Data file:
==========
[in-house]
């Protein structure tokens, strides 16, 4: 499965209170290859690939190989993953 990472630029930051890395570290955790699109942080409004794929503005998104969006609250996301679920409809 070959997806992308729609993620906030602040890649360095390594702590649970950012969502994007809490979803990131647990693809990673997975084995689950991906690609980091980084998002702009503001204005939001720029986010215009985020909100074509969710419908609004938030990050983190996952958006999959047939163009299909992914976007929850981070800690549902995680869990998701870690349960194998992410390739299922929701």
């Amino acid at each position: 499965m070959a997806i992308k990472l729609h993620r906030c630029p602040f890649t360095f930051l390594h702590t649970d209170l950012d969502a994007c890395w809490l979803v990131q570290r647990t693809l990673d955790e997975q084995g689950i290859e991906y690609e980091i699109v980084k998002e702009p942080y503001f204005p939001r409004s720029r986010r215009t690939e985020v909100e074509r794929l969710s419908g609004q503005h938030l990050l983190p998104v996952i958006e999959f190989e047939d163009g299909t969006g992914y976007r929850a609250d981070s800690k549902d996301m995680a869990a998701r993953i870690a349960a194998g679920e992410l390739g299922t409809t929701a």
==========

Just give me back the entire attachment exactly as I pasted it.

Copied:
[in-house]
């Protein structure tokens, strides 16, 4: 499965209170290859690939190989993953 990472630029930051890395570290955790699109942080409004794929503005998104969006609250996301679920409809 070959997806992308729609993620906030602040890649360095390594702590649970950012969502994007809490979803990131647990693809990673997975084995689950991906690609980091980084998002702009503001204005939001720029986010215009985020909100074509969710419908609004938030990050983190996952958006999959047939163009299909992914976007929850981070800690549902995680869990998701870690349960194998992410390739299922929701």
């Amino acid at each position: 499965m070959a997806i992308k990472l729609h993620r906030c630029p602040f890649t360095f930051l390594h702590t649970d209170l950012d969502a994007c890395w809490l979803v990131q570290r647990t693809l990673d955790e997975q084995g689950i290859e991906y690609e980091i699109v980084k998002e702009p942080y503001f204005p939001r409004s720029r986010r215009t690939e985020v909100e074509r794929l969710s419908g609004q503005h938030l990050l983190p998104v996952i958006e999959f190989e047939d163009g299909t969006g992914y976007r929850a609250d981070s800690k549902d996301m995680a869990a998701r993953i870690a349960a194998g679920e992410l390739g299922t409809t929701a």